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Kicking my arse finally... :P

*WARNING WARNING* Very image heavy post behind the cut!
Some of the photos are blurry, because for obvious reasons there is little light in the museum, I do not have a tripod, and my camera is just a little digital soap. :) Added my own drawings because a) I didn't take full height photos of some costumes b) I wanted to practice more with the pen tablet. So don't mind if they're a bit crappy. ;)

There is some more (but not vey much) information available about every garment. If you want to know, then just ask.

Blue woven silk dress (gown and petticoat) with coloured flowers (1742). Fabric designed by Anna Maria Garthwaite.




This is scanned from the museum leaflet.


Black and petrol blue velvet day dress (about 1895).








Light blue silk evening dress (separate bodice and skirt) with laces and ribbons (about 1906).








Brown woven silk waistcoat with long sleeves (about 1700). Long-sleeved waistcoats were in fashion until about 1740s.






Yellow woven silk waistcoat (about 1720). The interesting thing is that the colours haven't faded at all in almost three centuries. :)


Detail with button from the leaflet.


Navy blue wool coat with gold buttons (about 1840).






Light brown cotton tape and steel wire crinoline frame (1868). This model, called Zephyrina, is not as bell-shaped as the earlier versions. Fashion was changing to more slender skirt-shape in the end of 1860s.






Bright green ribbed silk day dress - separate bodice and skirt (about 1870). From the year 1856 it was possible to use aniline dyes for fabrics, and that led to the fashion of bright-coloured dresses.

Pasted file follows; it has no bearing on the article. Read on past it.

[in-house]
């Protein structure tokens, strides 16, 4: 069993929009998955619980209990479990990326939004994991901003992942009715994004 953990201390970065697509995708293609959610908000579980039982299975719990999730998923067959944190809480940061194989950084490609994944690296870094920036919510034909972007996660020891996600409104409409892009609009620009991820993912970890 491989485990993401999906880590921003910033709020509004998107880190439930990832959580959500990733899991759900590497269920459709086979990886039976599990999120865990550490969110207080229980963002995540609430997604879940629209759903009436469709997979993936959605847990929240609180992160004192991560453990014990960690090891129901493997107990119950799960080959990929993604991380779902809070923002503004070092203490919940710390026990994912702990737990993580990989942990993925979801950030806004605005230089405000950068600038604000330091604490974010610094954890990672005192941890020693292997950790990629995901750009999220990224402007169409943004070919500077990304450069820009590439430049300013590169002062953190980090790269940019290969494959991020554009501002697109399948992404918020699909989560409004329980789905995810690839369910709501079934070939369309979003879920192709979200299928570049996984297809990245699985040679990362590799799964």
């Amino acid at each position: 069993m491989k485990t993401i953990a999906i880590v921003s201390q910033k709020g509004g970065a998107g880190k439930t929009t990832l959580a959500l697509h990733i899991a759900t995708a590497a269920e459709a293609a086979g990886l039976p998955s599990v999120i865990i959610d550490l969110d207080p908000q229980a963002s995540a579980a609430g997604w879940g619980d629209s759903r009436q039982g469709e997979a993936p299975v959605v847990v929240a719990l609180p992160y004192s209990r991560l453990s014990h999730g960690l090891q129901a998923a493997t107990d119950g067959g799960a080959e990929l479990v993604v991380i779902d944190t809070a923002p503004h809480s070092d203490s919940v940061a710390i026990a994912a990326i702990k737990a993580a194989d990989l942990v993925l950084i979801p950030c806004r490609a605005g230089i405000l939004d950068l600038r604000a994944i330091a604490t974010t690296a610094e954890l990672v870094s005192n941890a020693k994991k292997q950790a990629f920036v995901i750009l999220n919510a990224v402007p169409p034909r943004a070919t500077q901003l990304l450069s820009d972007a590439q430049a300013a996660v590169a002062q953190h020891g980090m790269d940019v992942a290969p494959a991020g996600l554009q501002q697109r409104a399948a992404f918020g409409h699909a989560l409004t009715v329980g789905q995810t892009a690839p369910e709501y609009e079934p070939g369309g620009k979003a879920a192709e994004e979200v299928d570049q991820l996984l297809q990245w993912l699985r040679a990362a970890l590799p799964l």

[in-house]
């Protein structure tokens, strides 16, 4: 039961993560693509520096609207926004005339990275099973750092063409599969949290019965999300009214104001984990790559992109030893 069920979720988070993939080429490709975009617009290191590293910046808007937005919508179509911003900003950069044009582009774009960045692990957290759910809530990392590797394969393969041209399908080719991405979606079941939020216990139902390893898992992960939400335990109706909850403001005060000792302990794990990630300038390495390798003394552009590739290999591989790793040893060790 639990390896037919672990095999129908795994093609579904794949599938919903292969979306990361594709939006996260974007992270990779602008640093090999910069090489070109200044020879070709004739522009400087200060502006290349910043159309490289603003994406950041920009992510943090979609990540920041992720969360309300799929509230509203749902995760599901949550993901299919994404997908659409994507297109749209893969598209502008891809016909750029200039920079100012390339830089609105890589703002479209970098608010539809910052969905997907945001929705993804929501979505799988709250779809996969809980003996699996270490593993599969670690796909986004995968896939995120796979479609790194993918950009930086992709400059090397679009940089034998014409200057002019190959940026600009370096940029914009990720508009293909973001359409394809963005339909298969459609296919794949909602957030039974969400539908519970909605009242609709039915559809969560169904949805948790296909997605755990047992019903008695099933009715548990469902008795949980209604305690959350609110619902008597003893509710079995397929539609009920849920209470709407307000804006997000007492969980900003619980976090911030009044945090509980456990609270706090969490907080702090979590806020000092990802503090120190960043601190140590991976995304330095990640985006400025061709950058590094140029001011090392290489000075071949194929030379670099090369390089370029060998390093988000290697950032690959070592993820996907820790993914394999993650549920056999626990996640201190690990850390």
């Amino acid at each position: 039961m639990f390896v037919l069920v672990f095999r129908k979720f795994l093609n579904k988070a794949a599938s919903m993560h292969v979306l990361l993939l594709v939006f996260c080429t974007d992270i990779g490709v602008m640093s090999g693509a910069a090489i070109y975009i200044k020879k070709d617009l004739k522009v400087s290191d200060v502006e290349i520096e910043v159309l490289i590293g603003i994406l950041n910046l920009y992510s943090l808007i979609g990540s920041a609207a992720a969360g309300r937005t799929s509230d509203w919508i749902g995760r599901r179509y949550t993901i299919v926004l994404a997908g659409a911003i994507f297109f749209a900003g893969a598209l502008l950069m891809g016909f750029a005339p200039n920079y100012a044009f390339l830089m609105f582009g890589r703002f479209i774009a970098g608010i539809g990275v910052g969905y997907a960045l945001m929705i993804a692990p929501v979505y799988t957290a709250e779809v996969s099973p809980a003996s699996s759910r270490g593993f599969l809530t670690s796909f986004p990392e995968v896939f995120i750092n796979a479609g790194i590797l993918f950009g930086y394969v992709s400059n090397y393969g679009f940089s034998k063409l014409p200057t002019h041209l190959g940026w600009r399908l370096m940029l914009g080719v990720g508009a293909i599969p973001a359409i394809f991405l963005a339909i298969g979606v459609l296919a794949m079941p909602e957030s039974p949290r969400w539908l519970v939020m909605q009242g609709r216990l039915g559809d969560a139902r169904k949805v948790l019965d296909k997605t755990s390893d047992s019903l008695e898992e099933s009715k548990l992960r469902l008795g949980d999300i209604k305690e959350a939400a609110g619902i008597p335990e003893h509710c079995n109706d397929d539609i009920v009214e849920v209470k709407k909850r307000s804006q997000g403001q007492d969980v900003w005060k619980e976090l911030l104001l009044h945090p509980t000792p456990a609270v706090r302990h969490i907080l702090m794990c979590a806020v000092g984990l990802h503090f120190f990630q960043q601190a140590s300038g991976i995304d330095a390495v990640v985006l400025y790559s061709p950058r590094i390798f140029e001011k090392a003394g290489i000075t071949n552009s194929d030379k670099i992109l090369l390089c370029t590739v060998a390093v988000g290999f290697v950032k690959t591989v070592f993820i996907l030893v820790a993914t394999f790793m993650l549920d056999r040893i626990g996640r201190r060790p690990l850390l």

"Daisy" - black wool suit with nipped-in waist (1947). Designed by Christian Dior.






Lilac and black corsets with white cotton chemise and drawers (about 1880s and 1890s). Up to around early 1900s the drawers were split, which meant that they didn't have to be pulled down in the toilet.






Grey silk and lace petticoat and peach lace brassiêre (1930s). It is rare that an item of clothing is invented instead of evolving over number of years. But this was the case with brassiêre, which started as bust bodice in the early 1900s.


Blue silk and lace petticoat with cream silk cami-knickers (1920s).


Cream silk satin cami-knickers embroidered with appliqué butterflies (1931).  Made by a mother for her daughter's wedding.

White cotton petticoat and white cotton camisole (about 1900).


This was the special exhibition about wonderful embroidered gloves from 17th century. I didn't take pictures of descriptions separately now, because a) taking photos wasn't actually allowed in there and b) by that time we had about 10 minutes time left before the museum closed.
















Iris,
sincerely

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Little bit about icons... Feel free to use the, but. Do save and credit. Also, I have put my signature on them (should be perfectly viewable at 400% in one - whichever - corner)

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